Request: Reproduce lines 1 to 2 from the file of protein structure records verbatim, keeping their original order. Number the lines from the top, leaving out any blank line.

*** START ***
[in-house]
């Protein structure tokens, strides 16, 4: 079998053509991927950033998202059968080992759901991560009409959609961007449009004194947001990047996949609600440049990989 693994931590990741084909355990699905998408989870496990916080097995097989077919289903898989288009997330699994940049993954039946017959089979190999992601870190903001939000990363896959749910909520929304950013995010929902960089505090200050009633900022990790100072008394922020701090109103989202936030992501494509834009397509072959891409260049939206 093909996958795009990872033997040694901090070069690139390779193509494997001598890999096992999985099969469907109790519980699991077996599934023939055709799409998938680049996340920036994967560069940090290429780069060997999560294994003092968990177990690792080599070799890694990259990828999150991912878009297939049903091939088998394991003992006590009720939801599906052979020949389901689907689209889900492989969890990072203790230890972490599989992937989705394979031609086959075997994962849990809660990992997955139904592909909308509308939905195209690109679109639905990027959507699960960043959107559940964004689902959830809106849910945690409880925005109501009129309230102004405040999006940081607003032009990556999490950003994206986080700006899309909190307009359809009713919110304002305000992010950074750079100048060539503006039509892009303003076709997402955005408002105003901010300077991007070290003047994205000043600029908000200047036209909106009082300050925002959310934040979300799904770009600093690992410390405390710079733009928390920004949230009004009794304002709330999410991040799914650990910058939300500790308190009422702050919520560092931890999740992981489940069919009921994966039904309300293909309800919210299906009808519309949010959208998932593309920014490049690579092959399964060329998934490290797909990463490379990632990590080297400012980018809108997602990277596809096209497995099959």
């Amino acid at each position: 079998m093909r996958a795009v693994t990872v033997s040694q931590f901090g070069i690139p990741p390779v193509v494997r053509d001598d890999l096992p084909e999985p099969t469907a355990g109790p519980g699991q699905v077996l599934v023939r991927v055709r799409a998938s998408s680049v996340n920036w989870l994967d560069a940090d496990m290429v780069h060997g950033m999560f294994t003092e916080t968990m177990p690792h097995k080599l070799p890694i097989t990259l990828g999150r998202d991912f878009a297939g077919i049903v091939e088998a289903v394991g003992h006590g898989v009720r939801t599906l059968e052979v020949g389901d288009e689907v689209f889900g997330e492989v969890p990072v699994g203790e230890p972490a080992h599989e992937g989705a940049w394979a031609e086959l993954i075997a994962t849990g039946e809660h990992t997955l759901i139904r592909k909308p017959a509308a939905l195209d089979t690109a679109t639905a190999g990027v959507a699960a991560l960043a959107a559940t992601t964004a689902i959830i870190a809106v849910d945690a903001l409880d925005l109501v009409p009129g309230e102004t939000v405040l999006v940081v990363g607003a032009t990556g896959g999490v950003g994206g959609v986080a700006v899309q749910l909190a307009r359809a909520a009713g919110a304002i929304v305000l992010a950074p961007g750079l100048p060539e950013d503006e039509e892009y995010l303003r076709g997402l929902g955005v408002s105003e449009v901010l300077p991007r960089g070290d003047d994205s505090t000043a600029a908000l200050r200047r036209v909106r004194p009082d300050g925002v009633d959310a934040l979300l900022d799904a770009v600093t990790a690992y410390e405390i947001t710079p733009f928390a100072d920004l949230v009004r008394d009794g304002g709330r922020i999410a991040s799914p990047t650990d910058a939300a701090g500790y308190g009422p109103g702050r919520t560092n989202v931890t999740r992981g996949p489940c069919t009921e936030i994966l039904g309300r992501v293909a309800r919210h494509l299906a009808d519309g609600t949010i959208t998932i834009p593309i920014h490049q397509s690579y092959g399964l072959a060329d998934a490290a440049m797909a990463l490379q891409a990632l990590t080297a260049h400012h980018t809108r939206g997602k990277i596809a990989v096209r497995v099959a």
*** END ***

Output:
[in-house]
């Protein structure tokens, strides 16, 4: 079998053509991927950033998202059968080992759901991560009409959609961007449009004194947001990047996949609600440049990989 693994931590990741084909355990699905998408989870496990916080097995097989077919289903898989288009997330699994940049993954039946017959089979190999992601870190903001939000990363896959749910909520929304950013995010929902960089505090200050009633900022990790100072008394922020701090109103989202936030992501494509834009397509072959891409260049939206 093909996958795009990872033997040694901090070069690139390779193509494997001598890999096992999985099969469907109790519980699991077996599934023939055709799409998938680049996340920036994967560069940090290429780069060997999560294994003092968990177990690792080599070799890694990259990828999150991912878009297939049903091939088998394991003992006590009720939801599906052979020949389901689907689209889900492989969890990072203790230890972490599989992937989705394979031609086959075997994962849990809660990992997955139904592909909308509308939905195209690109679109639905990027959507699960960043959107559940964004689902959830809106849910945690409880925005109501009129309230102004405040999006940081607003032009990556999490950003994206986080700006899309909190307009359809009713919110304002305000992010950074750079100048060539503006039509892009303003076709997402955005408002105003901010300077991007070290003047994205000043600029908000200047036209909106009082300050925002959310934040979300799904770009600093690992410390405390710079733009928390920004949230009004009794304002709330999410991040799914650990910058939300500790308190009422702050919520560092931890999740992981489940069919009921994966039904309300293909309800919210299906009808519309949010959208998932593309920014490049690579092959399964060329998934490290797909990463490379990632990590080297400012980018809108997602990277596809096209497995099959």